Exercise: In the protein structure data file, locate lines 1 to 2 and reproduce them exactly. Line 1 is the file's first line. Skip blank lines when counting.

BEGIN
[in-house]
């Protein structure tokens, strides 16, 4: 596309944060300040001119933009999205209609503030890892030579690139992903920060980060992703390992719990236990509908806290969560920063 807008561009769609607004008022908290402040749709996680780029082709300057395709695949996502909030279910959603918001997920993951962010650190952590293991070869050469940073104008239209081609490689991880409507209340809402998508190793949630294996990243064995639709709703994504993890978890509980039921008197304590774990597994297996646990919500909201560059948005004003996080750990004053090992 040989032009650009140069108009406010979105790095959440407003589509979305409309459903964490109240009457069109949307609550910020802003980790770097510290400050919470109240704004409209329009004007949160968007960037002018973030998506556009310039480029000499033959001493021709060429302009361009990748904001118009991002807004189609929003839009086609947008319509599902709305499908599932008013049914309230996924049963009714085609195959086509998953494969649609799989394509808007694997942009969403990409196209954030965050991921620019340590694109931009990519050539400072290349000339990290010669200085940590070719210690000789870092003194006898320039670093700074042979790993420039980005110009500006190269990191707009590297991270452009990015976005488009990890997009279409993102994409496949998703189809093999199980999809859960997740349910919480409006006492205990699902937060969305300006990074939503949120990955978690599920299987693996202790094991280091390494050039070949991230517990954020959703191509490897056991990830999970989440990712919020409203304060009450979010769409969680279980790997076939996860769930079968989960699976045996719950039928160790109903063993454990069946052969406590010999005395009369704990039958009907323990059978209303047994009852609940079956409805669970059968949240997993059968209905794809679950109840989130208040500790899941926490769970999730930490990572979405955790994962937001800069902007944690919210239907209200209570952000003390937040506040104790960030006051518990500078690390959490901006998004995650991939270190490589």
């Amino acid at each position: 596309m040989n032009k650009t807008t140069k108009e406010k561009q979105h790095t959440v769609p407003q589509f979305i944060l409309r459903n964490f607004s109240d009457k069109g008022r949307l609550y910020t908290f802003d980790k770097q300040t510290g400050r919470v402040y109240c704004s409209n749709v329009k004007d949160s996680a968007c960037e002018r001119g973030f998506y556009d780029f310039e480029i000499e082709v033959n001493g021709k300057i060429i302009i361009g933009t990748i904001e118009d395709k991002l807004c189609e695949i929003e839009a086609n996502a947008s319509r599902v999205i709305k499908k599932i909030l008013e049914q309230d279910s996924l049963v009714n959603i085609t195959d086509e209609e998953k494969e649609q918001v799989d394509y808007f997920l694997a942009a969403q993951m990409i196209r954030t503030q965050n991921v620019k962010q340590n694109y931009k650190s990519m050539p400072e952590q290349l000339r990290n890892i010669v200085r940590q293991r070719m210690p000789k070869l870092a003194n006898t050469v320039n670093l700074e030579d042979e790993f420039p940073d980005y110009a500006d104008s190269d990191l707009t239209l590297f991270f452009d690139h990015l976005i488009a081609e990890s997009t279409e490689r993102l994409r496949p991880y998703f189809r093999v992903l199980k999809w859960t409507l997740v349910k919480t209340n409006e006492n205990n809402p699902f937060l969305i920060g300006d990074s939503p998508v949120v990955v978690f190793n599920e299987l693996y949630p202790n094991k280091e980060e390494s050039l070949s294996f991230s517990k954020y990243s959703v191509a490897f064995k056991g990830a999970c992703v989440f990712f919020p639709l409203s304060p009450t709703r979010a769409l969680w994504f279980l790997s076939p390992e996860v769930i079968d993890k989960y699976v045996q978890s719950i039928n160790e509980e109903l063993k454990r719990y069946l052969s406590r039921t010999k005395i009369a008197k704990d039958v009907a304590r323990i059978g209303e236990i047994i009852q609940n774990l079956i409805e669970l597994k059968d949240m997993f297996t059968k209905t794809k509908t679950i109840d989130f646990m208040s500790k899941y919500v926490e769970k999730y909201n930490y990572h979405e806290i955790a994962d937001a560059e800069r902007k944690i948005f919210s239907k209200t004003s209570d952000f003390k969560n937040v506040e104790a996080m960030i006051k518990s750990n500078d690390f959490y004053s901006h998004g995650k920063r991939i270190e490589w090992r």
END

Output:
[in-house]
């Protein structure tokens, strides 16, 4: 596309944060300040001119933009999205209609503030890892030579690139992903920060980060992703390992719990236990509908806290969560920063 807008561009769609607004008022908290402040749709996680780029082709300057395709695949996502909030279910959603918001997920993951962010650190952590293991070869050469940073104008239209081609490689991880409507209340809402998508190793949630294996990243064995639709709703994504993890978890509980039921008197304590774990597994297996646990919500909201560059948005004003996080750990004053090992 040989032009650009140069108009406010979105790095959440407003589509979305409309459903964490109240009457069109949307609550910020802003980790770097510290400050919470109240704004409209329009004007949160968007960037002018973030998506556009310039480029000499033959001493021709060429302009361009990748904001118009991002807004189609929003839009086609947008319509599902709305499908599932008013049914309230996924049963009714085609195959086509998953494969649609799989394509808007694997942009969403990409196209954030965050991921620019340590694109931009990519050539400072290349000339990290010669200085940590070719210690000789870092003194006898320039670093700074042979790993420039980005110009500006190269990191707009590297991270452009990015976005488009990890997009279409993102994409496949998703189809093999199980999809859960997740349910919480409006006492205990699902937060969305300006990074939503949120990955978690599920299987693996202790094991280091390494050039070949991230517990954020959703191509490897056991990830999970989440990712919020409203304060009450979010769409969680279980790997076939996860769930079968989960699976045996719950039928160790109903063993454990069946052969406590010999005395009369704990039958009907323990059978209303047994009852609940079956409805669970059968949240997993059968209905794809679950109840989130208040500790899941926490769970999730930490990572979405955790994962937001800069902007944690919210239907209200209570952000003390937040506040104790960030006051518990500078690390959490901006998004995650991939270190490589």